Research Article

Molecular Imaging and Biology

, Volume 11, Issue 3, pp 178-187

First online:

Comparison of Optical Bioluminescence Reporter Gene and Superparamagnetic Iron Oxide MR Contrast Agent as Cell Markers for Noninvasive Imaging of Cardiac Cell Transplantation

  • Ian Y. ChenAffiliated withMolecular Imaging Program at Stanford (MIPS), Stanford University School of MedicineBio-X Program, Stanford University School of MedicineDepartment of Radiology, Stanford University School of MedicineDepartment of Bioengineering, Stanford University School of Medicine
  • , Joan M. GreveAffiliated withDepartment of Bioengineering, Stanford University School of Medicine
  • , Olivier GheysensAffiliated withMolecular Imaging Program at Stanford (MIPS), Stanford University School of MedicineBio-X Program, Stanford University School of MedicineDepartment of Radiology, Stanford University School of MedicineDepartment of Bioengineering, Stanford University School of Medicine
  • , Jürgen K. WillmannAffiliated withMolecular Imaging Program at Stanford (MIPS), Stanford University School of MedicineBio-X Program, Stanford University School of MedicineDepartment of Radiology, Stanford University School of MedicineDepartment of Bioengineering, Stanford University School of Medicine
  • , Martin Rodriguez-PorcelAffiliated withMolecular Imaging Program at Stanford (MIPS), Stanford University School of MedicineBio-X Program, Stanford University School of MedicineDepartment of Radiology, Stanford University School of MedicineDepartment of Bioengineering, Stanford University School of Medicine
  • , Pauline ChuAffiliated withDepartment of Comparative Medicine, Stanford University School of Medicine
  • , Ahmad Y. SheikhAffiliated withMolecular Imaging Program at Stanford (MIPS), Stanford University School of MedicineDepartment of Cardiothoracic, Stanford University School of Medicine
  • , Anthony Z. FaraneshAffiliated withMolecular Imaging Program at Stanford (MIPS), Stanford University School of MedicineDepartment of Radiology, Stanford University School of Medicine
  • , Ramasamy PaulmuruganAffiliated withMolecular Imaging Program at Stanford (MIPS), Stanford University School of MedicineBio-X Program, Stanford University School of MedicineDepartment of Radiology, Stanford University School of MedicineDepartment of Bioengineering, Stanford University School of Medicine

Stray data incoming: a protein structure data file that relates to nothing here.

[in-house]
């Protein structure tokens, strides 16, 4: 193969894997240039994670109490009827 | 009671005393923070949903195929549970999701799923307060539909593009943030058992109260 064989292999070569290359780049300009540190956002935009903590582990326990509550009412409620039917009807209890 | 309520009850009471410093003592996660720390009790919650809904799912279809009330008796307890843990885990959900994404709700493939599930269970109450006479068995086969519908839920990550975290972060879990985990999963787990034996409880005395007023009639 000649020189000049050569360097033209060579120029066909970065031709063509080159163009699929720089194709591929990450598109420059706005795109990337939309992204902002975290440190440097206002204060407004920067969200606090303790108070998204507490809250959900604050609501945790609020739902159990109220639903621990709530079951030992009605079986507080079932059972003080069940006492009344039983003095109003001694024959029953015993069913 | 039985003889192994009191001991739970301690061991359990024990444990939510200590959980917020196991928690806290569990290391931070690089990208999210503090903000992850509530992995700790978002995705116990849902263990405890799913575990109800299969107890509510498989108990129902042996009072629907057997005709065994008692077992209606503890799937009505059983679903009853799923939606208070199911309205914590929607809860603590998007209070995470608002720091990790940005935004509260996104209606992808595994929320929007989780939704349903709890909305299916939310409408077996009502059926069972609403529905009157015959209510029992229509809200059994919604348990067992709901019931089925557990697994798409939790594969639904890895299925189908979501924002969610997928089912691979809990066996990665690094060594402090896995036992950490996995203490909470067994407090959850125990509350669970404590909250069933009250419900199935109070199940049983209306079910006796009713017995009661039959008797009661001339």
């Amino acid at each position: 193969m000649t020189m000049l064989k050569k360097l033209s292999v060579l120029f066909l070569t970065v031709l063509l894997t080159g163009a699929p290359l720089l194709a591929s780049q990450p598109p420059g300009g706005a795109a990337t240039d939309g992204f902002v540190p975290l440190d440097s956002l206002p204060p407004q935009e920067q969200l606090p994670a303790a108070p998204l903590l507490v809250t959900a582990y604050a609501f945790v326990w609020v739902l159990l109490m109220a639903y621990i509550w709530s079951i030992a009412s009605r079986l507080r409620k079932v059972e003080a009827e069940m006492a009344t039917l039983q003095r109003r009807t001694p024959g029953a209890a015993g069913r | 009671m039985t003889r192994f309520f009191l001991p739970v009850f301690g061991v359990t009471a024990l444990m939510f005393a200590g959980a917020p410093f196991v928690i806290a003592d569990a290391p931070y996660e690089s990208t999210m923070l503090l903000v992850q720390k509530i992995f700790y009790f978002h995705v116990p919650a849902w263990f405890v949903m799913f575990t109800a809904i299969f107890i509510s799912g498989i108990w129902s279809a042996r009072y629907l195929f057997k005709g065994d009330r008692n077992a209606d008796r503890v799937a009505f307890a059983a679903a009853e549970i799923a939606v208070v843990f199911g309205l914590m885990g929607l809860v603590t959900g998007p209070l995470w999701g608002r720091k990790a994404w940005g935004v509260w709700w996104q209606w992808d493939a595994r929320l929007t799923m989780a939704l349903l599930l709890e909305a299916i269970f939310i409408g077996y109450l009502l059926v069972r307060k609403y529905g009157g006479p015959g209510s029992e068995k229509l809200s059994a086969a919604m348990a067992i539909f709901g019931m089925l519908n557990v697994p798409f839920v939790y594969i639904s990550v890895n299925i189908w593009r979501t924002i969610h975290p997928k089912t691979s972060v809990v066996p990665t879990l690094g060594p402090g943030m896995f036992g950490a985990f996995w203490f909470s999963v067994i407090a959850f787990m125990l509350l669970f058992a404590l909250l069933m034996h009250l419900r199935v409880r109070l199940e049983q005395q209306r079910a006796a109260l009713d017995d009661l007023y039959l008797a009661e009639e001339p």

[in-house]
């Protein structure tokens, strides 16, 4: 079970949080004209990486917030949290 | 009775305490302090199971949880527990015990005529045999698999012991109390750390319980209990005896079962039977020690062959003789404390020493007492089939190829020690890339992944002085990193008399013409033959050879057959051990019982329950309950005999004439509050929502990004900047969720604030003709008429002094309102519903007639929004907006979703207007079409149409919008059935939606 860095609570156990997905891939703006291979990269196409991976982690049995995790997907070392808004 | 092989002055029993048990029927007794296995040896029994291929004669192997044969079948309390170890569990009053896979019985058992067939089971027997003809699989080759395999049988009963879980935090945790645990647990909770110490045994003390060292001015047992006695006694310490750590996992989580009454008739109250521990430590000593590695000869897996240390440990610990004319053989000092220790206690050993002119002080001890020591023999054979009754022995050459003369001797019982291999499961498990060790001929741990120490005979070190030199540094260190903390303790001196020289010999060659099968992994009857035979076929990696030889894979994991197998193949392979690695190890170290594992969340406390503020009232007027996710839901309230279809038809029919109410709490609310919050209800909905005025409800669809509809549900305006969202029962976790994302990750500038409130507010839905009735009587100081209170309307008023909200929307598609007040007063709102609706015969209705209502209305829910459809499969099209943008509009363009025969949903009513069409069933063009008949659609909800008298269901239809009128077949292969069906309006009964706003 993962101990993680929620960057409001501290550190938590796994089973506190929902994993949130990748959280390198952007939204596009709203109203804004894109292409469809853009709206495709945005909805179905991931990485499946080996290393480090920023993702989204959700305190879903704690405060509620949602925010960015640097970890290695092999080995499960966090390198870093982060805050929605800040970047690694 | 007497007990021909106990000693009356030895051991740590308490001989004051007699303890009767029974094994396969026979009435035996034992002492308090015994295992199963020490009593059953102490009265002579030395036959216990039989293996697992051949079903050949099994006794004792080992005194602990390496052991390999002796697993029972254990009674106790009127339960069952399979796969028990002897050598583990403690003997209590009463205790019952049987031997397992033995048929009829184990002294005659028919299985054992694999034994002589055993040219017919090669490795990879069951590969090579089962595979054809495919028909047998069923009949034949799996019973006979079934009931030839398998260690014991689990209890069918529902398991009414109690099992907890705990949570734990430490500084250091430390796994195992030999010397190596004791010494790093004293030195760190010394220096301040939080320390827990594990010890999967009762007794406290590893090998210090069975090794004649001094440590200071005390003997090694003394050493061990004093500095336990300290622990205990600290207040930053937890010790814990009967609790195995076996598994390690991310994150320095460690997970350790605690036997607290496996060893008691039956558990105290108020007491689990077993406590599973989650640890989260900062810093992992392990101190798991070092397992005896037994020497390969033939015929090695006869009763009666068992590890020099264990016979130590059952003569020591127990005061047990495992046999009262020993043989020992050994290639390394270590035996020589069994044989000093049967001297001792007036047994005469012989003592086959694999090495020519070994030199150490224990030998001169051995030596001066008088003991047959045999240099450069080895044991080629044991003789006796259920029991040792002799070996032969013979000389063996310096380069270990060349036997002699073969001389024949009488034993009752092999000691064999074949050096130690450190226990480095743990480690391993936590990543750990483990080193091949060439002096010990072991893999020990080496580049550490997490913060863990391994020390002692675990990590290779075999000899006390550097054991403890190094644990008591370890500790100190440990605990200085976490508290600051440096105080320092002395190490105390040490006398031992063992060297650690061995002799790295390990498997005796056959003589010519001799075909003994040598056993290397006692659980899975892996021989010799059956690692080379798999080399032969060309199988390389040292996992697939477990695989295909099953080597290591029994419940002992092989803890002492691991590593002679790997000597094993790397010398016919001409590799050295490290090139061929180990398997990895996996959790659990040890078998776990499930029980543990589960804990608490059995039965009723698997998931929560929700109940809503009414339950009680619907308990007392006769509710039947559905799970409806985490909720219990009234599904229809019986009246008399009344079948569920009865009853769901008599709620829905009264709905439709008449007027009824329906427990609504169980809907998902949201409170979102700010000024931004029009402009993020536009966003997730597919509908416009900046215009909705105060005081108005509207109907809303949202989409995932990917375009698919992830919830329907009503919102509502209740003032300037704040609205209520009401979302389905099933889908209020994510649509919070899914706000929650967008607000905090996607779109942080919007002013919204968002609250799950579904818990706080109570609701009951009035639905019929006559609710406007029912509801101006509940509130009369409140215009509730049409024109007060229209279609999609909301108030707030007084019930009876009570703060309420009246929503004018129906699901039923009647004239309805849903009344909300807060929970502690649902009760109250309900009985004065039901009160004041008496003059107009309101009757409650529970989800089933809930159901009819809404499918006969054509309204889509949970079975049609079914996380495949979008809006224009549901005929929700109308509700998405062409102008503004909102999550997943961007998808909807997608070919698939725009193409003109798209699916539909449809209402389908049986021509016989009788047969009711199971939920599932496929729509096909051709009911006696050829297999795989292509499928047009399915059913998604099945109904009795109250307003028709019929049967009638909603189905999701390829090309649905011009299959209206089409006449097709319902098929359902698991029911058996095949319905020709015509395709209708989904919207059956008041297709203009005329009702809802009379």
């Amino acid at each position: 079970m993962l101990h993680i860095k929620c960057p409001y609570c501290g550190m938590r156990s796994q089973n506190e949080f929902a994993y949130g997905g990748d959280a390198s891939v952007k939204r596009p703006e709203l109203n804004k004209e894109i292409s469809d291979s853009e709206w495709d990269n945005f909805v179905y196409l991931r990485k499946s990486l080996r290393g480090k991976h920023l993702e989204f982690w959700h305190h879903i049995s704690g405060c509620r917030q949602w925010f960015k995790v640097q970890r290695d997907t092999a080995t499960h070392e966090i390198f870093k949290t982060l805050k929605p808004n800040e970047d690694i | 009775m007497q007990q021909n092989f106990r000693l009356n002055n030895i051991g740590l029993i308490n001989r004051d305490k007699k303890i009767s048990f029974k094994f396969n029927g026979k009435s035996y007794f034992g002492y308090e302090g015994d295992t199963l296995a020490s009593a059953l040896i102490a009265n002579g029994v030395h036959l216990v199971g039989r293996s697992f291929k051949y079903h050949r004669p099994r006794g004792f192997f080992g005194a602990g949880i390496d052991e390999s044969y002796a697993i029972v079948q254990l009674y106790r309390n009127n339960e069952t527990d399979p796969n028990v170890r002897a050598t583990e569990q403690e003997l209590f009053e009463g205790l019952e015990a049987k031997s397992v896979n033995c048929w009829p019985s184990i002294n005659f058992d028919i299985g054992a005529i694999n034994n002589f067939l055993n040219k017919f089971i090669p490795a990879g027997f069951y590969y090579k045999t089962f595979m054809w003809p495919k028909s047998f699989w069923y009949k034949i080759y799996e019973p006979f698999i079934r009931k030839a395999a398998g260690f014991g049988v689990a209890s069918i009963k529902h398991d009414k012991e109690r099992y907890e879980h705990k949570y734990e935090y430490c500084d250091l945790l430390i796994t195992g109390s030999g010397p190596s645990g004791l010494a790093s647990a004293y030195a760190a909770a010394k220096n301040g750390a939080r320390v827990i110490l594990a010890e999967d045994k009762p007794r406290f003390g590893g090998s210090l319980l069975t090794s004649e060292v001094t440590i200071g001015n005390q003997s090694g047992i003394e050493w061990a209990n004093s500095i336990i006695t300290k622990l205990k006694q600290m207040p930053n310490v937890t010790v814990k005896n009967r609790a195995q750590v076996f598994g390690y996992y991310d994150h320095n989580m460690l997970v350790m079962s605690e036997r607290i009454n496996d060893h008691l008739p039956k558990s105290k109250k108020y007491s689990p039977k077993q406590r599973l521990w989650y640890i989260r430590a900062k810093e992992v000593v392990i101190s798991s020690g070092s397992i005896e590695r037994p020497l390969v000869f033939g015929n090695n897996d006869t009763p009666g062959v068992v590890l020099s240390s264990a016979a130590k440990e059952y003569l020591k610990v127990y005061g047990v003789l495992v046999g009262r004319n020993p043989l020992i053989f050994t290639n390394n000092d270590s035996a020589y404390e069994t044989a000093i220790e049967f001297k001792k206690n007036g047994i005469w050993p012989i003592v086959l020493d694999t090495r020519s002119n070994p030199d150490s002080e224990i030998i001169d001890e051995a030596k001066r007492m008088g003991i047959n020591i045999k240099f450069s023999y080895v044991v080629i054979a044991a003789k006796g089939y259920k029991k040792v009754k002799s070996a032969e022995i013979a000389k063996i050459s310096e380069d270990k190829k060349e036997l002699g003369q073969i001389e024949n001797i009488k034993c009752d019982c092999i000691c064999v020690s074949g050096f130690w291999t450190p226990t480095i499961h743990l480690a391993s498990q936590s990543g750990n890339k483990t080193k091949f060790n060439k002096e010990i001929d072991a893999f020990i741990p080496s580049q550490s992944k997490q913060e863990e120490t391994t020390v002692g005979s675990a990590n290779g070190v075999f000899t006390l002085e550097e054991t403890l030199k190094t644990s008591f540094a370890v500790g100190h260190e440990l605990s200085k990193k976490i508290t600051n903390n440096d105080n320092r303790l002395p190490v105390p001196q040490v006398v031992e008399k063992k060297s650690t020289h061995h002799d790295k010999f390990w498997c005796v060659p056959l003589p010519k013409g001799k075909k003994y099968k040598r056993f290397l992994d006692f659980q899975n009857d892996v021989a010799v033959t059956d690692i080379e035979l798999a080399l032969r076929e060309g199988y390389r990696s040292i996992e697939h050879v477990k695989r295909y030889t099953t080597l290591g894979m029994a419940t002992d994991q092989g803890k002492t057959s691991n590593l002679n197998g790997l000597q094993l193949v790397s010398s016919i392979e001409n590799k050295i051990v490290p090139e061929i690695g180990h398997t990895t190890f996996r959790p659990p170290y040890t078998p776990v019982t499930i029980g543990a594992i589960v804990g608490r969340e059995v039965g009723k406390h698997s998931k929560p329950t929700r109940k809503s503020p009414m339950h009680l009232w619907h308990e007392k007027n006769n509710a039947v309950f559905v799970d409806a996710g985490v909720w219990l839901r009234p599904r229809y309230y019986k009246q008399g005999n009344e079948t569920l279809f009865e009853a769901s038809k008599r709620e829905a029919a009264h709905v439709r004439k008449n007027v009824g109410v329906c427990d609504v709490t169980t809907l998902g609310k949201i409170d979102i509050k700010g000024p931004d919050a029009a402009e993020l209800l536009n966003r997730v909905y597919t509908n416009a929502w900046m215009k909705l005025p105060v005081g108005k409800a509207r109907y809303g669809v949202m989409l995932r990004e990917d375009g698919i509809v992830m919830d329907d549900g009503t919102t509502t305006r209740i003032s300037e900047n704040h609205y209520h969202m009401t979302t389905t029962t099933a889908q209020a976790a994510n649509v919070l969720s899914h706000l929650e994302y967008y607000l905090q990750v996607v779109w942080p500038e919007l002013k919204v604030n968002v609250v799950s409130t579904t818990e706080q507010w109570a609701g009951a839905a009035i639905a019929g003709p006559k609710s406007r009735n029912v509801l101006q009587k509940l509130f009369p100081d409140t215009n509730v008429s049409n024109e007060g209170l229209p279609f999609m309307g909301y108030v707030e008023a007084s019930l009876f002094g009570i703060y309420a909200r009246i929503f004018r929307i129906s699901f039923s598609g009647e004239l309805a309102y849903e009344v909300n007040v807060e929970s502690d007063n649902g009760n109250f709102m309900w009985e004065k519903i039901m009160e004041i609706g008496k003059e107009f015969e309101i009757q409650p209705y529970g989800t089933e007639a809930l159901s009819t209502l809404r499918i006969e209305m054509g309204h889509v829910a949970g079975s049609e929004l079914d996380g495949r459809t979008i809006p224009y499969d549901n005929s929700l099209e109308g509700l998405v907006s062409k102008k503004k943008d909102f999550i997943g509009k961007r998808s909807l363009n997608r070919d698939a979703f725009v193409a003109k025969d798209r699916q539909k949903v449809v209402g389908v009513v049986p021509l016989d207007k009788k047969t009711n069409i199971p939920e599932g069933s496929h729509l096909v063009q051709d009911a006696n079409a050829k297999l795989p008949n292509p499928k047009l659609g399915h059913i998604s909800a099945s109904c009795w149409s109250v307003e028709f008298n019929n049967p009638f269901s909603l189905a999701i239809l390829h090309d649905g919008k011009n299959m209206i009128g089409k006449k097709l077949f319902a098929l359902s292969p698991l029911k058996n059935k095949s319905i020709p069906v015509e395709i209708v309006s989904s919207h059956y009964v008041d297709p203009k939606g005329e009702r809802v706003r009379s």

• , Phillip C. YangAffiliated withDepartment of Medicine, Division of Cardiovascular Medicine, Stanford University School of Medicine
    • , Joseph C. WuAffiliated withMolecular Imaging Program at Stanford (MIPS), Stanford University School of MedicineDepartment of Radiology, Stanford University School of MedicineDepartment of Medicine, Division of Cardiovascular Medicine, Stanford University School of Medicine
    • , Sanjiv S. GambhirAffiliated withMolecular Imaging Program at Stanford (MIPS), Stanford University School of MedicineBio-X Program, Stanford University School of MedicineDepartment of Radiology, Stanford University School of MedicineDepartment of Bioengineering, Stanford University School of Medicine Email author 

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Abstract

Purpose

In this study, we compared firefly luciferase (Fluc) reporter gene and superparamagnetic iron oxide (Feridex) as cell markers for longitudinal monitoring of cardiomyoblast graft survival using optical bioluminescence imaging (BLI) and magnetic resonance imaging (MRI), respectively.

Procedures

Rats (n = 31) underwent an intramyocardial injection of cardiomyoblasts (2 × 106) labeled with Fluc, Feridex, or no marker (control) or an injection of Feridex alone (75 μg). Afterward, rats were serially imaged with BLI or MRI and killed at different time points for histological analysis.

Results

BLI revealed a drastically different cell survival kinetics (half-life = 2.65 days over 6 days) than that revealed by MRI (half-life = 16.8 days over 80 days). Injection of Feridex alone led to prolonged tissue retention of Feridex (≥16 days) and persistent MR signal (≥42 days).

Conclusions

Fluc BLI reporter gene imaging is a more accurate gauge of transplanted cell survival as compared to MRI of Feridex-labeled cells.

Key words

Optical bioluminescence imaging Magnetic resonance imaging Reporter gene Contrast agent Cell marker Cell transplantation